Whenever she travels, veteran traveler Camille Keith, vice president of marketing for Southwest Airlines, brings along a bag packed with an emergency change of clothes, makeup, and toothpaste, along with a one-page summary of her trip itinerary. “It contains all my travel information-flight times, confirmation numbers, phone numbers of people I will see when I get there. I leave a copy of it with my home office, too,” she says.

Female Business Travelers Now Commonplace

The good news is that--unlike 20 or 30 years ago--women business travelers are no longer as unusual as snow in Texas in July. When Joy Perkins, now a manager of learning with Acclivus Corporation in Dallas, began flying for business early in her career, “I was usually the only woman on the plane wearing a suit,” she remembers.

She cites two major trends that have made business travel easier for women: the birth of the lobby bar and the rise in mobile communications. “Years ago the only option for a woman who wanted a little downtime was to go into a dark, smoke-filled sports bar packed with men,” she explains. “Now you can sit comfortably in an upscale hotel lobby bar and have a drink if you want, without being hassled.” The increase in mobile technology also brings another advantage besides accessibility to the home office, Perkins points out. “It used to be just you, out there by yourself on the road and maybe feeling kind of vulnerable,” Perkins observes. “But now everyone has a mobile phone and a laptop--which creates this invisible shield around you that says ‘don’t bother me--I’m working.’”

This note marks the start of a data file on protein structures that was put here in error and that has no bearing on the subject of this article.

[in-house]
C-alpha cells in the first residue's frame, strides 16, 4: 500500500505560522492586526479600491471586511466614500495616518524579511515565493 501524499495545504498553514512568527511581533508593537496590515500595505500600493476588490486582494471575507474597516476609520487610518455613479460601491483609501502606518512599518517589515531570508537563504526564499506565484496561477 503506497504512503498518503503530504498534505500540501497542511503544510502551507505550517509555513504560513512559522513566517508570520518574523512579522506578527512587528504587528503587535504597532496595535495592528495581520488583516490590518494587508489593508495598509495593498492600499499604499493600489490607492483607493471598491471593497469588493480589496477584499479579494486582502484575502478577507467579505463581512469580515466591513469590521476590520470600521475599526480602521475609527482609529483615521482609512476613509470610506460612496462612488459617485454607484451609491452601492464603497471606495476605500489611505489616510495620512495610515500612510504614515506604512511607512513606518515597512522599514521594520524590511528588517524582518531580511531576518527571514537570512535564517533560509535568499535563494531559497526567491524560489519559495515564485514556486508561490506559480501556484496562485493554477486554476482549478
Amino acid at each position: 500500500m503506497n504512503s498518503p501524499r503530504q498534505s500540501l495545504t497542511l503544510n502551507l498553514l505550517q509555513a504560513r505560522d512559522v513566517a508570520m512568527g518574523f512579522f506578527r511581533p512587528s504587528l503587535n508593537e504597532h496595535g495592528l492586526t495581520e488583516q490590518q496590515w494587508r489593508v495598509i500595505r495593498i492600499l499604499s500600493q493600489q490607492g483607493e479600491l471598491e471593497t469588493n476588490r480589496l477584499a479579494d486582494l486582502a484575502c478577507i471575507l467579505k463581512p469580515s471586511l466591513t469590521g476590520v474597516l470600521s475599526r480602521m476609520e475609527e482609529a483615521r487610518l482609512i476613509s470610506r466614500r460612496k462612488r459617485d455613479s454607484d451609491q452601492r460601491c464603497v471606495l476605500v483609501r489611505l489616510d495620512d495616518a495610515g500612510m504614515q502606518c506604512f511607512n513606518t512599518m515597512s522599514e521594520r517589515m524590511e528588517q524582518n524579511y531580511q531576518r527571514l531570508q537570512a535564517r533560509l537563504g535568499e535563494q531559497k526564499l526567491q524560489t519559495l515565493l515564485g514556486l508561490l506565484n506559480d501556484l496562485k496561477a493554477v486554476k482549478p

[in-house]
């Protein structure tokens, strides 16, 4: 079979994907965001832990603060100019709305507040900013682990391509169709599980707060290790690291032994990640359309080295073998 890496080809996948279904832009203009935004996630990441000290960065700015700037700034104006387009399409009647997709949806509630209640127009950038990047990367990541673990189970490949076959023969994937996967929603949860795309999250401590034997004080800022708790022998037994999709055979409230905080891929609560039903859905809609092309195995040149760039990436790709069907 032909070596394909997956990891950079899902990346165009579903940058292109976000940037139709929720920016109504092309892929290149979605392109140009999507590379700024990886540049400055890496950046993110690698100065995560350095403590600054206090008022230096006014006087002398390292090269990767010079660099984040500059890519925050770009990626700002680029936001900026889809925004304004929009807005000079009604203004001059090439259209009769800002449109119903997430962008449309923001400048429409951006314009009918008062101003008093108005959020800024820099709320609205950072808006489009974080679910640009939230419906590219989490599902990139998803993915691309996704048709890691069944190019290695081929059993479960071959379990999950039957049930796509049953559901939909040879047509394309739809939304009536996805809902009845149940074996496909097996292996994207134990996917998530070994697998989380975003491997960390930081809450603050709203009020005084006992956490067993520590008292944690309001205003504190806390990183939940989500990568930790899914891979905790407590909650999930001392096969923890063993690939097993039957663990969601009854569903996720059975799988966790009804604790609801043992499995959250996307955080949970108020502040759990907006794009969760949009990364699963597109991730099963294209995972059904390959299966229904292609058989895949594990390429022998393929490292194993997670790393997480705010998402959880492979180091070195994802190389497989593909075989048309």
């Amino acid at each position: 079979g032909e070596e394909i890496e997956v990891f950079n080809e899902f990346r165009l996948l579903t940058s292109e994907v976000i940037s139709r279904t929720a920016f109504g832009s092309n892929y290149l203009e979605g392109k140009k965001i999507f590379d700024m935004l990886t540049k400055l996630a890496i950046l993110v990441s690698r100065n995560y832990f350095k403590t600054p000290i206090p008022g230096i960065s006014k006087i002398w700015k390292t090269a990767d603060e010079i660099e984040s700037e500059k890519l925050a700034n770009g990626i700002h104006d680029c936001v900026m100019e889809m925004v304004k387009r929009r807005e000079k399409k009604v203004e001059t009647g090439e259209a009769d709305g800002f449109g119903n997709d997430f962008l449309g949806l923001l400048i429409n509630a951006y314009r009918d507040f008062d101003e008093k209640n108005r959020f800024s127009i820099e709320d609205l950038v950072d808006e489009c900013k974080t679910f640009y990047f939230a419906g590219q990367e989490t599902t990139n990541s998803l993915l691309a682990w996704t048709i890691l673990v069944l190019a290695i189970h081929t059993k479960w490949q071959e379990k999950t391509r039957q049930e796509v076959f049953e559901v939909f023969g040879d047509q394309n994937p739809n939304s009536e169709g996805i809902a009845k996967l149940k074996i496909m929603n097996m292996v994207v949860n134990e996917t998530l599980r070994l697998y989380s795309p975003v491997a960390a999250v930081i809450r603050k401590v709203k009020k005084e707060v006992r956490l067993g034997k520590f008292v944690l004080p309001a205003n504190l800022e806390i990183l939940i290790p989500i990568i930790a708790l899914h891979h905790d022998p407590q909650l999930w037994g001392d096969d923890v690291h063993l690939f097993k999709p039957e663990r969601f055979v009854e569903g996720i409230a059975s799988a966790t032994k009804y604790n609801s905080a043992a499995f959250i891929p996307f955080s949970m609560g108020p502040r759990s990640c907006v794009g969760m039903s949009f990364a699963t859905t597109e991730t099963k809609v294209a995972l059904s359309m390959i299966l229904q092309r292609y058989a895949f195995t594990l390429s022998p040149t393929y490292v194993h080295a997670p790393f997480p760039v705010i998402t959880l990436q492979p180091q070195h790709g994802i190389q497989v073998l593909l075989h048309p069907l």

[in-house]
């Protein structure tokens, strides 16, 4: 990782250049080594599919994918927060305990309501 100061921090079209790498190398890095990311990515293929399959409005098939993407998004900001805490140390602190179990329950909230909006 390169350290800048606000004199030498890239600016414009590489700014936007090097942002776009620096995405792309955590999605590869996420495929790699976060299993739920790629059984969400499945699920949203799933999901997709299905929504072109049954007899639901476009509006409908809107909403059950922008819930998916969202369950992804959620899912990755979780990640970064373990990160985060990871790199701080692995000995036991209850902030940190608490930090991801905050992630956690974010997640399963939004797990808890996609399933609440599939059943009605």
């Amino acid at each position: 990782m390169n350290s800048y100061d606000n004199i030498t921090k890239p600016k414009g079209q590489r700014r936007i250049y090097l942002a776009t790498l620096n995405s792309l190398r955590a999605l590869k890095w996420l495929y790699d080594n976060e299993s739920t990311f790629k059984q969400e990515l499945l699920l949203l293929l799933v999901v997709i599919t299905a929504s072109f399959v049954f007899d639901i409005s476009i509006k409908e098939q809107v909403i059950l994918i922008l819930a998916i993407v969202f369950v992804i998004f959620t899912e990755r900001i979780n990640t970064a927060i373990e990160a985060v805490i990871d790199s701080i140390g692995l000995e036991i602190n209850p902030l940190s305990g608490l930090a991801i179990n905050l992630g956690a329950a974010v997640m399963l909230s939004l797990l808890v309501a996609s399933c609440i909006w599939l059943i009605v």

Southwest’s Keith, who has observed business travel trends for 30 years, agrees the changes are for the better. “There’s been a profound shift in the industry. So many female travelers today are professionals--CPAs, consultants, attorneys--that now it’s very common to see a woman sitting in a hotel lobby, eating alone, working on their laptops, or reading a book.”

Despite that new acceptance level, there’s still no protection against tornadoes in Texas, ice in Chicago and hurricanes in Honolulu. So the next time you find yourself stranded at the airport, keep in mind that you can join most airline clubs for around $50. It won’t get you home any sooner, but a comfy chair, a good steak, and a glass of merlot may help ease your pain. If nothing else, it will help you cool your heels in style!

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(SIDEBAR 1)
Safety a Top Concern for Female Travelers

Traveling unfamiliar roads and getting lost in a bad part of town; waiting alone at midnight for a taxicab, walking in a dark, deserted parking lot…safety concerns are real for women on the road. As a result, many businesswomen place safety at the top of their priority list when they travel.